Not that I would ever wish sexual assault on anyone, but unfortunately it happens and we need people to help these people at an incredibly tough time.  (Interestingly enough, in court you’re not allowed to mention what the victim was wearing unless it’s relevant such as “and then my shirt was ripped” since what you’re wearing or how much you’ve been drinking doesn’t mean you’re given permission to anyone.)  It will be a different angle from working on the floor, as you’re one on one with the patient with no interruptions or obligations to anyone else.  It’s a huge responsibility and allows for independent work, so I’m looking forward to it while hoping I’m never actually needed.

April is Sexual Assault Awareness Month…current statistics state that 1 in 6 women and 1 in 33 men are the victims of rape – with both numbers mostly likely higher due to underreporting.  It’s a huge problem, more so than I can simply state here.

American Burn Association

About a month ago, I headed up to Boston for the American Burn Association meeting, which is an annual conference related to all things burns.  Doctors, nurses, physical therapists, researchers, and more come from all over to present research and talk about improving care.  I volunteered for a few sessions which involved collected tickets (pretty easy for free admission to the conference…) and sat in on some presentations and talks, including research discussions from people I work with.  It was interesting to hear how other burn units work with children (ketamine and Versed for EVERY dressing change??  We give small amounts of oxycodone…yikes) and what research is being done.  Interesting but not surprising, much of the burn research comes out of military medical centers.  Nursing talks included how to standardize a precepting program so that you know a new nurse is ready to be on their own versus just relying on people saying, “Oh yeah, they’ll be fine.”

The social aspect of the ABA is also quite large, and it was fun to see my friend Amy (of Boston Marathon spectating fame) for an evening.  Another evening led us to a fancy dinner at the Boston College Club with an beautiful view of Boston.  Unfortunately, that view included the smoke from a nine alarm fire that happened that day.  A bit sobering as the Boston Fire Department lost two of their men that day, one of who had attended one of the ABA events the evening before.  It’s hard to lose a member of the burn family, but also serves as a reminder as to the power of fire and how important our work is.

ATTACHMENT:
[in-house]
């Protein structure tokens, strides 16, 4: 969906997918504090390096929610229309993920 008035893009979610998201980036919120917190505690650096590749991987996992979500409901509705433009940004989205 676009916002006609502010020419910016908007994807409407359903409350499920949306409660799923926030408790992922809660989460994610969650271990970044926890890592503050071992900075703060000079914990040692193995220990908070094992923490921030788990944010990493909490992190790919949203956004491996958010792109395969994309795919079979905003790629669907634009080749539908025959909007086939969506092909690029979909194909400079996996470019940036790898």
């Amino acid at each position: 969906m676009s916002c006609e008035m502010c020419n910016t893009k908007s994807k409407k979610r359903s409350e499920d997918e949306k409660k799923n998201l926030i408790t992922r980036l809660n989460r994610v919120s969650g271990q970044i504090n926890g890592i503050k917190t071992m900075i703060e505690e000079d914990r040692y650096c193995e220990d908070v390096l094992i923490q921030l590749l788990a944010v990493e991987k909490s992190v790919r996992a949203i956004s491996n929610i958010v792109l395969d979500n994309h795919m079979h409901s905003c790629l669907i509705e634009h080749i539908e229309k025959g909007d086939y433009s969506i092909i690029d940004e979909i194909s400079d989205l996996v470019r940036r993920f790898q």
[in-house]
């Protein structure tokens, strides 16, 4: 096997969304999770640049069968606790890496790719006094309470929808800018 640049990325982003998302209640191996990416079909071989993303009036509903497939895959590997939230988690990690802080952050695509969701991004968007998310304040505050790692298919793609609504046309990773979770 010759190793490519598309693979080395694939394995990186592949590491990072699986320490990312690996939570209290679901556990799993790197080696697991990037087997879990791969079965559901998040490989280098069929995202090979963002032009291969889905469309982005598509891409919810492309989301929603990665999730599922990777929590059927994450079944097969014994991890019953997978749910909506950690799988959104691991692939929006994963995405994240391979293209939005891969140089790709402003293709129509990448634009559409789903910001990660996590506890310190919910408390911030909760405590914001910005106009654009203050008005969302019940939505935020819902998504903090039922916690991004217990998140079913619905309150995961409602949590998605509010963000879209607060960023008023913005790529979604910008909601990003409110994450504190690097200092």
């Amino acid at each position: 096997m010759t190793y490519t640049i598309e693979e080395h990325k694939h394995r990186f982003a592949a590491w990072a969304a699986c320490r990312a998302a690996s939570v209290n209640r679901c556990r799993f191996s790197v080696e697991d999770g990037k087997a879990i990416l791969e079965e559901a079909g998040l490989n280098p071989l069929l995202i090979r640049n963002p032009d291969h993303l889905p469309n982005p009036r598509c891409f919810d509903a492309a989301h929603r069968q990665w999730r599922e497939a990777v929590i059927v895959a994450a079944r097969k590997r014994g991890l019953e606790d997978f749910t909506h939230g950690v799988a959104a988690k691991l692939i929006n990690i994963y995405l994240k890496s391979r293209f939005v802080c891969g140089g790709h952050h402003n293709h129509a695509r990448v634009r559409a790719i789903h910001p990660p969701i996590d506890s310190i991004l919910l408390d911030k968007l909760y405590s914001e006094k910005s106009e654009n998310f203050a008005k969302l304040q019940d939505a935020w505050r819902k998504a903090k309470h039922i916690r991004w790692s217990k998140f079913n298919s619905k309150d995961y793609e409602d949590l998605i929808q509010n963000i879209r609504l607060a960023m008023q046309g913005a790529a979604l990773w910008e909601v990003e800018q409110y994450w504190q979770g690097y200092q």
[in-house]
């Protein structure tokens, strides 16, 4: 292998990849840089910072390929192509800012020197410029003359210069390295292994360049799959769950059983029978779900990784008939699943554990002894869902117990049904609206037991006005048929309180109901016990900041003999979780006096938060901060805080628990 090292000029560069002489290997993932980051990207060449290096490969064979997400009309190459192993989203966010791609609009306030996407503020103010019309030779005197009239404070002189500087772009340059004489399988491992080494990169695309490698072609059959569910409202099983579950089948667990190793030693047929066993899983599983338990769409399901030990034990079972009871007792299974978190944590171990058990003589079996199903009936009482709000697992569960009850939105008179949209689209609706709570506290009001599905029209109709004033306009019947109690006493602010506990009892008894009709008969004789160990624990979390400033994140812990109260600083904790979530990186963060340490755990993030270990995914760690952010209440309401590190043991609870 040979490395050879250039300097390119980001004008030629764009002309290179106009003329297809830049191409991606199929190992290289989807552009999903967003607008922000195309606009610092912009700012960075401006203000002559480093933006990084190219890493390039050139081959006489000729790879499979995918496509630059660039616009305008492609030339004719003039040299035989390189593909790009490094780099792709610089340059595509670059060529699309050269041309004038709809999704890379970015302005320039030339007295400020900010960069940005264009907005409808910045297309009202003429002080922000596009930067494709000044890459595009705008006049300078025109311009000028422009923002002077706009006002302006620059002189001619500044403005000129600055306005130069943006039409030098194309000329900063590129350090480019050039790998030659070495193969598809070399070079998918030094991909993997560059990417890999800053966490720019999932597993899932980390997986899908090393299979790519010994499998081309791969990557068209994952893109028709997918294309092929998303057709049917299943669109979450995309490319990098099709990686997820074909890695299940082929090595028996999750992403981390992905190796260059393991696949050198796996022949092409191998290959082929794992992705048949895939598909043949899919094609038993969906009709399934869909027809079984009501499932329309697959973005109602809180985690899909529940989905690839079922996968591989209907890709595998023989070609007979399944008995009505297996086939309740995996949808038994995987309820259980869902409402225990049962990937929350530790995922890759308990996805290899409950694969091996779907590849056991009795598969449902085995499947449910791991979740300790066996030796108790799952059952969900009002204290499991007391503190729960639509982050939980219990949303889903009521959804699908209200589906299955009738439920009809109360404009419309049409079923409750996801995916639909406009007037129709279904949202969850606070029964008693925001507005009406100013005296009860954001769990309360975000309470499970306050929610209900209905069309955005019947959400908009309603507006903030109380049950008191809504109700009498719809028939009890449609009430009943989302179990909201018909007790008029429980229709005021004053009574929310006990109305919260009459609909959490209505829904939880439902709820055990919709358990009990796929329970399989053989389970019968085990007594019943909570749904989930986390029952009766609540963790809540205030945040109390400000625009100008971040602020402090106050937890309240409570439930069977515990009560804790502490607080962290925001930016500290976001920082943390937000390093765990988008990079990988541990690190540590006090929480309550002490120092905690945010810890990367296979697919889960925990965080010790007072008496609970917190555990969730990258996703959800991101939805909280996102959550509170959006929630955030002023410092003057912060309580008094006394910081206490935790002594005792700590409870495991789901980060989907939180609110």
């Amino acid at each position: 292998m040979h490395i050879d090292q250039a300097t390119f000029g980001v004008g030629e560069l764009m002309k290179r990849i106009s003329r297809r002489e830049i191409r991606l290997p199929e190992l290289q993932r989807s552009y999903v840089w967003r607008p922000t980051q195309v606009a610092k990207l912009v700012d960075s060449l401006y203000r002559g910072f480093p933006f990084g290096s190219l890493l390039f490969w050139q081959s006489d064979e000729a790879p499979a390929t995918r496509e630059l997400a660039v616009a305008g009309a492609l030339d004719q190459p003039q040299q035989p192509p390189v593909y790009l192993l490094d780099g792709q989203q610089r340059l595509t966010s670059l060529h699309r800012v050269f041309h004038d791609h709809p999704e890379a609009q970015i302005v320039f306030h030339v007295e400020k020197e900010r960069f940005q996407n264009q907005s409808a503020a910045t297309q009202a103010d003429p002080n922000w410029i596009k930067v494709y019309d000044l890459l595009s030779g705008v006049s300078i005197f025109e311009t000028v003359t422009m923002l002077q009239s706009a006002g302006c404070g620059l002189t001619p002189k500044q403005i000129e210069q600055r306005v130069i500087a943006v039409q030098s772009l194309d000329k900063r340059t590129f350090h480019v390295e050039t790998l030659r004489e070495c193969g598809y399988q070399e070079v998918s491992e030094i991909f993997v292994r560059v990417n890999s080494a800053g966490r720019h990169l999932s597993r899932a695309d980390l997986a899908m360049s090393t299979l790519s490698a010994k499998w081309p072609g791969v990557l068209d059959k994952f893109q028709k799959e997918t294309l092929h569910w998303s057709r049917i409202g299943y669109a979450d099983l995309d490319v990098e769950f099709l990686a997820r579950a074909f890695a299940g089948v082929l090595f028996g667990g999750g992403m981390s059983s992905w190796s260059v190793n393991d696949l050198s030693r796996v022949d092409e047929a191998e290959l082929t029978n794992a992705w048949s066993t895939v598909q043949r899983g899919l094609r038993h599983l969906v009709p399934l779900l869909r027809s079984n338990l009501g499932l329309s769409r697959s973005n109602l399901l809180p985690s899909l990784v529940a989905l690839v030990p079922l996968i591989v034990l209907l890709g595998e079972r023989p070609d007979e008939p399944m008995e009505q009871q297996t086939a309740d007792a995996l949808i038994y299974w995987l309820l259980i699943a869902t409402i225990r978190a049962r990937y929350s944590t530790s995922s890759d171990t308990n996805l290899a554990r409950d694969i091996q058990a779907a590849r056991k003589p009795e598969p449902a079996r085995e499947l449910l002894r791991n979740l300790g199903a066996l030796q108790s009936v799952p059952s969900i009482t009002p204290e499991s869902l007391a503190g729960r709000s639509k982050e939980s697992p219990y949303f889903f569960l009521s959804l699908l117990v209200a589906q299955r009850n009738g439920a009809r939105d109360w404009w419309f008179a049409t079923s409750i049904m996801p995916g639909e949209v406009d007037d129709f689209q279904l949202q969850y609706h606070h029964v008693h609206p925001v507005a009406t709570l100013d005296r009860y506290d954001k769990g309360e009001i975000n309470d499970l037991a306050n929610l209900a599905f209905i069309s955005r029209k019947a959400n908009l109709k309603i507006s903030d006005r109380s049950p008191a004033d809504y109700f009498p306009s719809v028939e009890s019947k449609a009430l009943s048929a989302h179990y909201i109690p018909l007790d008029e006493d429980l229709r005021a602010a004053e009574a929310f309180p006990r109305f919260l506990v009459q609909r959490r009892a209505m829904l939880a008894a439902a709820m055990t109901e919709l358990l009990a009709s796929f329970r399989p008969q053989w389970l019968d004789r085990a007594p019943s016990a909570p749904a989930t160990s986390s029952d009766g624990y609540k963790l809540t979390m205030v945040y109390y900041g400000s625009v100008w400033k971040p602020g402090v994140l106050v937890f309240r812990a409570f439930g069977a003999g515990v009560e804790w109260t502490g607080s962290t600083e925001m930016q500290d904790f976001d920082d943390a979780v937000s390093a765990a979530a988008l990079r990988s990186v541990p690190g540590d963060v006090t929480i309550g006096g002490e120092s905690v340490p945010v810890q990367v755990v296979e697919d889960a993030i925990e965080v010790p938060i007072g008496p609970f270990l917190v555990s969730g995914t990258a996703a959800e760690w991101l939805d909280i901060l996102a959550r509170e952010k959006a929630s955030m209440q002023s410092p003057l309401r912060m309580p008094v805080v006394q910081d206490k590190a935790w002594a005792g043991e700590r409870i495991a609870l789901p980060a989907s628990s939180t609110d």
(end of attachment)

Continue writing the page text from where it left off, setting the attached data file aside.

On a related/slightly happier note, I was able to get out for a run in Boston.  Although I’ve been to Boston many times, I haven’t spent much time running downtown except for the finish of the marathon.  Luckily, I squeeze in eight miles along the Charles on a beautiful spring day in Boston.  It’s fitting that my run ended as a crossed this mark:

photo 2 (4)

I won’t be crossing that finish line after 26.2 miles this year, but I’m excited for those who will be doing that in a few short weeks.  It will be a meaningful day for everyone in the running community, and I can’t wait to cheer from afar.  (At work, actually!  Full circle.)

And that’s enough nursing babble for now…I know have a fair amount of fellow nursing runner readers.  Any CCRN or SAFE nurses out there?  Anyone attend conferences in their specialty?



04 2014

on boston, one year later

I always say that the morning of the Boston Marathon is like Christmas morning – so many people have been waiting for this day for so long and wake up with anticipation of what the day may hold.  A year ago today, I woke up with that excitement.  It was to be my first marathon back after my back injury, the first time I would get to take on Boston with a healthy body.  I was excited and nervous – would I get that PR?  Would my legs stay strong?  Would I see Amy on the sidelines?